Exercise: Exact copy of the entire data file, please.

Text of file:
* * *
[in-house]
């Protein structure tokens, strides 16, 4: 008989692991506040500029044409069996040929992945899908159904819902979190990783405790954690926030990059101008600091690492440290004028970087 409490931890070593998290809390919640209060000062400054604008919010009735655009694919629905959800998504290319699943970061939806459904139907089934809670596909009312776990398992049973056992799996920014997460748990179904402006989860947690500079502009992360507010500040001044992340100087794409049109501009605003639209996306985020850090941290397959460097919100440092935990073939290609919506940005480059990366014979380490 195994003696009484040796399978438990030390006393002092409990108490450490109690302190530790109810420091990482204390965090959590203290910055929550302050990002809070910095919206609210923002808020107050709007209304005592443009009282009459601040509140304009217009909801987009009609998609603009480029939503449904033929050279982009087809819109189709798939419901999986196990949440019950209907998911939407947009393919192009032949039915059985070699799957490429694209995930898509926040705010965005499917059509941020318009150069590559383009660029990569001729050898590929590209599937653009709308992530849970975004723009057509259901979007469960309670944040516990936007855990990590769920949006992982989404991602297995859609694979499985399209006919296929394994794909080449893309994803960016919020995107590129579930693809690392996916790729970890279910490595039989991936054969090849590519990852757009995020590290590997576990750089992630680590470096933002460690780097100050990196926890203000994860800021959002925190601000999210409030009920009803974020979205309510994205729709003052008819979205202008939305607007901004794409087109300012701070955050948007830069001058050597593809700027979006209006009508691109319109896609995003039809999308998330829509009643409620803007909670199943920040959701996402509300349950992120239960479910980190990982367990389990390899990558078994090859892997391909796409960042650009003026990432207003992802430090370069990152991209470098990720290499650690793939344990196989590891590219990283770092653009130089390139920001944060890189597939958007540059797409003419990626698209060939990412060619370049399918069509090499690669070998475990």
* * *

[in-house]
């Protein structure tokens, strides 16, 4: 008989692991506040500029044409069996040929992945899908159904819902979190990783405790954690926030990059101008600091690492440290004028970087 409490931890070593998290809390919640209060000062400054604008919010009735655009694919629905959800998504290319699943970061939806459904139907089934809670596909009312776990398992049973056992799996920014997460748990179904402006989860947690500079502009992360507010500040001044992340100087794409049109501009605003639209996306985020850090941290397959460097919100440092935990073939290609919506940005480059990366014979380490 195994003696009484040796399978438990030390006393002092409990108490450490109690302190530790109810420091990482204390965090959590203290910055929550302050990002809070910095919206609210923002808020107050709007209304005592443009009282009459601040509140304009217009909801987009009609998609603009480029939503449904033929050279982009087809819109189709798939419901999986196990949440019950209907998911939407947009393919192009032949039915059985070699799957490429694209995930898509926040705010965005499917059509941020318009150069590559383009660029990569001729050898590929590209599937653009709308992530849970975004723009057509259901979007469960309670944040516990936007855990990590769920949006992982989404991602297995859609694979499985399209006919296929394994794909080449893309994803960016919020995107590129579930693809690392996916790729970890279910490595039989991936054969090849590519990852757009995020590290590997576990750089992630680590470096933002460690780097100050990196926890203000994860800021959002925190601000999210409030009920009803974020979205309510994205729709003052008819979205202008939305607007901004794409087109300012701070955050948007830069001058050597593809700027979006209006009508691109319109896609995003039809999308998330829509009643409620803007909670199943920040959701996402509300349950992120239960479910980190990982367990389990390899990558078994090859892997391909796409960042650009003026990432207003992802430090370069990152991209470098990720290499650690793939344990196989590891590219990283770092653009130089390139920001944060890189597939958007540059797409003419990626698209060939990412060619370049399918069509090499690669070998475990």